(yellow cake with butter/honey glaze 1/2 cup butter and honey heated and pored over the cake)

Tasty snack. Strawberries, honey, Greek yogurt, vanilla ban powder. 

Lentil stew with jalapeno cheddar bread for Jacob.
1/4 cup lentils cooked, 1 medium potato, 1/4 bell pepper and onion, 1/2 can tomatoes, garlic, salt, pepper, and I think maybe oregano...

Supper Tasty!
4 cups of cooked Millet, 4 cups cooked corn, topped with  2 large tomatoes sliced,  1 onion sliced, 2bell peppers sliced, and  1green chili roasted in olive oil at 350 for 15 min. OOOOO Yummy! 

Made Banana bread with Pamela's baking mix. delish. 

Eggplant Parmesan, with spaghetti.

  • 2 medium eggplant (about 2 1/4 pounds), cut into 1/2-inch-thick round slices
  • Kosher salt, as needed, plus 1 tablespoon
  • 5 cups fresh breadcrumbs
  • 1 tablespoon dried oregano
  • 1 tablespoon dried thyme
  • Freshly ground black pepper
  • Oil for frying
  • Flour, All purpose, for dredging
  • 6 large eggs, beaten
  • 2 tablespoons whole milk
  • Olive oil, as needed
  • QUICK MARINARA SAUCE, recipe follows (Use what is left over from your spaghetti)
  • 1/3 cup grated Parmesan 
  • Fresh mozzarella, optional. 
  • Directions:
Arrange the eggplant slices on several baking sheets and sprinkle generously all over with kosher salt. Set aside to let the bitter juices weep from the eggplant, about 1 hour.
Transfer the eggplant to a colander in the sink, and rinse well under cold running water. Transfer eggplant to a work surface and blot very dry with paper towels.
In a large bowl, whisk together the 1 1/2 teaspoons salt, breadcrumbs, oregano, thyme,and season with pepper.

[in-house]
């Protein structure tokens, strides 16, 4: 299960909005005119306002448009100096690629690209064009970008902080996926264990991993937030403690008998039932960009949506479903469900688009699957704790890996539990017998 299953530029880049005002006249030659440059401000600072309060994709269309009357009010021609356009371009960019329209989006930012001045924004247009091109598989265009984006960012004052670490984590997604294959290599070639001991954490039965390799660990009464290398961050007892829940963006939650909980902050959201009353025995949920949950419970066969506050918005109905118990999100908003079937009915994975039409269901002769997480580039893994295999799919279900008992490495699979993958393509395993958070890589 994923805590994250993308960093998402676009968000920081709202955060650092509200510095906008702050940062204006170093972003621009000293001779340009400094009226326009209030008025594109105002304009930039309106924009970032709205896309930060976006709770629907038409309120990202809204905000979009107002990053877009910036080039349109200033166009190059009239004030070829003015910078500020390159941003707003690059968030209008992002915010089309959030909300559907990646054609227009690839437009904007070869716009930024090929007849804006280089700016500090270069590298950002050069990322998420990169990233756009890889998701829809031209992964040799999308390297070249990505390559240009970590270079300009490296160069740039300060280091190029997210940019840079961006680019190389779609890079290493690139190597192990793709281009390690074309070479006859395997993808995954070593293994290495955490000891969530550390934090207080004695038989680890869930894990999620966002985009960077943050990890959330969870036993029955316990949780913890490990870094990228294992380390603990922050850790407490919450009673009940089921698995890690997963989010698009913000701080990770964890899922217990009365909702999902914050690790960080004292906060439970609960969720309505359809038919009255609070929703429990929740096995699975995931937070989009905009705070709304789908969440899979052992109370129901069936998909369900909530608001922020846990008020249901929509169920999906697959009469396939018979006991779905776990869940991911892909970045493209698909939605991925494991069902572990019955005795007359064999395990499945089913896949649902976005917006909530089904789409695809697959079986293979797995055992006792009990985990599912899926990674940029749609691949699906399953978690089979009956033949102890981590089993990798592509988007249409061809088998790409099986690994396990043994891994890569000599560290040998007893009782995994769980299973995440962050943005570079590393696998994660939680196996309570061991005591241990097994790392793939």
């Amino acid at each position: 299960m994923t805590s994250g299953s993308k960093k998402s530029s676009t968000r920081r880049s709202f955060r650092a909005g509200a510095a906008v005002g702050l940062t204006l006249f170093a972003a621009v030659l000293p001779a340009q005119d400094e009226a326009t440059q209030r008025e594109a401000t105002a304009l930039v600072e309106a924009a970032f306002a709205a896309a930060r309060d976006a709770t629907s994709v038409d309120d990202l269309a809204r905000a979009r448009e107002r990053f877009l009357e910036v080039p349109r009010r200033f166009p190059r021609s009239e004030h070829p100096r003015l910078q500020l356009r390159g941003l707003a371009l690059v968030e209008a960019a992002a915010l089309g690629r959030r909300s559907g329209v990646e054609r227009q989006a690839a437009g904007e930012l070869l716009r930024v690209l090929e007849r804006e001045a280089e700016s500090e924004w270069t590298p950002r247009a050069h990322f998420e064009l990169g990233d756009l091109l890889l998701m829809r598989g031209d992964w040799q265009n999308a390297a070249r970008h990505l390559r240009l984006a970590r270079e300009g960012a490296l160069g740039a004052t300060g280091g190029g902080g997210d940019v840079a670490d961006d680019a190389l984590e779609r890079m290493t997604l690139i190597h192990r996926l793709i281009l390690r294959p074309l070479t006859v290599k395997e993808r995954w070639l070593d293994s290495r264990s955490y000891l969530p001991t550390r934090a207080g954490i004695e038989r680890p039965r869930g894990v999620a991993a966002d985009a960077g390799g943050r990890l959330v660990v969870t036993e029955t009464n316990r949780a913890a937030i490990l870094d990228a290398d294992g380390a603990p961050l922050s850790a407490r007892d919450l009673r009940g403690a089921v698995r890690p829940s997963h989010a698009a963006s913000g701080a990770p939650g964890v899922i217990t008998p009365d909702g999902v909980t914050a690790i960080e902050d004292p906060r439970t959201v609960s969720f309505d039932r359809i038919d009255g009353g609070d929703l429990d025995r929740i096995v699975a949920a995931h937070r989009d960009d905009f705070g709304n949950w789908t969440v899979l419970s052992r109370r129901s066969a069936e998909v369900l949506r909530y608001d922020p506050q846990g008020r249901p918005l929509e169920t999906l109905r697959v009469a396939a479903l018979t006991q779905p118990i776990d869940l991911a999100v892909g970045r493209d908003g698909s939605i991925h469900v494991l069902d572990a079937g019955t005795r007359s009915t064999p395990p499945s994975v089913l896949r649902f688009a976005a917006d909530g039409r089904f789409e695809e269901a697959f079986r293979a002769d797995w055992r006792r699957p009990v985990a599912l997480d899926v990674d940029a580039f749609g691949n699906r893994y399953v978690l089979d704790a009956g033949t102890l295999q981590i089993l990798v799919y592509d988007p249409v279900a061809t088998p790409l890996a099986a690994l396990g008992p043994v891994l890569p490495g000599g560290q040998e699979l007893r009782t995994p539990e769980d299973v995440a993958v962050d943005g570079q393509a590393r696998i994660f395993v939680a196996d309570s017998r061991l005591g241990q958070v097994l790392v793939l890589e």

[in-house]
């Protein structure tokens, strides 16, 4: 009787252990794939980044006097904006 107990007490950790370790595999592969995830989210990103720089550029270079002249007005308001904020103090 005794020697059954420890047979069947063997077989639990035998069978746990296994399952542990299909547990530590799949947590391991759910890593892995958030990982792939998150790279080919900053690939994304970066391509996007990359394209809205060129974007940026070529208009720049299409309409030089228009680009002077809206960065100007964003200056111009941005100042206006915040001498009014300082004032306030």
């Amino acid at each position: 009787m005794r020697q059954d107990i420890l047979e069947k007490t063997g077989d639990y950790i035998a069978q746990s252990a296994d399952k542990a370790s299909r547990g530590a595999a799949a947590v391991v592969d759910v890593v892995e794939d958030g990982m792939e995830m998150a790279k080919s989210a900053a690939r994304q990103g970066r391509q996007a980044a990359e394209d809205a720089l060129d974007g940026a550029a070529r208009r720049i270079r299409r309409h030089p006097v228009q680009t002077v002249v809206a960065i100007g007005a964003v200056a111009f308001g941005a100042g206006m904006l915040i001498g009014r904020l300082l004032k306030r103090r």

Place the flour in a medium lipped plate or bowl. In another medium bowl, whisk the egg and milk together. Dredge an eggplant slice in the flour, then dip it in the egg, and finally dredge it in the breadcrumb mixture. Shake off any excess breading and transfer the eggplant to a baking sheet. Repeat with the remaining eggplant. In a large straight-sided skillet, pour the oil in about 1/4 inch deep. Heat on medium, until the oil reaches about 400.  Working in small batches, fry the eggplant slices, turning once, until golden brown, about 3 minutes per batch. Transfer to a paper towel-lined baking sheet. Repeat with the remaining eggplant.
Heat your oven to 350, and place your eggplant in a shallow baking pan. Put 2 tbsp of sauce, and 1tsp of cheese on top, or to taste. If their is any sauce left over from the spaghetti, put it around the eggplant with 1/4 cup of the drained juice from the canned tomatoes. Bake until the eggplant is soft and easily poke able with a fork. About 15min. Or, put in a warm oven for up to 1 hr. Serve with homemade spaghetti. 
  • 2 cans of tomato sauce (unsalted) 
  • 2 cans of crushed tomatoes (unsalted) Drain them and use 1/4 cup of the liquid above. 
  • 1 onion, sliced
  • 2 cloves of garlic, minced.
  • 1/8 to 1/4 cup of good quality olive oil. (crushed and unheated is best)
  • 3 tbsp or to taste, Italian herbs. (I use a mix that I get in bulk, but you can just use 1 tbsp each of marjoram, basil, oregano, rosemary, and thyme.)
  • Salt and pepper.
In a saucepan, heat 1tbsp of oil on medium. Put in the onion and garlic, sprinkle with salt, and saute until the onion becomes translucent. Add in everything else and bring to a slight boil. Turn down the heat and simmer for about 5 min to 1 hr. Depending on how much time you have. If you let it simmer longer than 1 hr, the taste will only get better, but you may need to add some tomato juice if it gets to thick.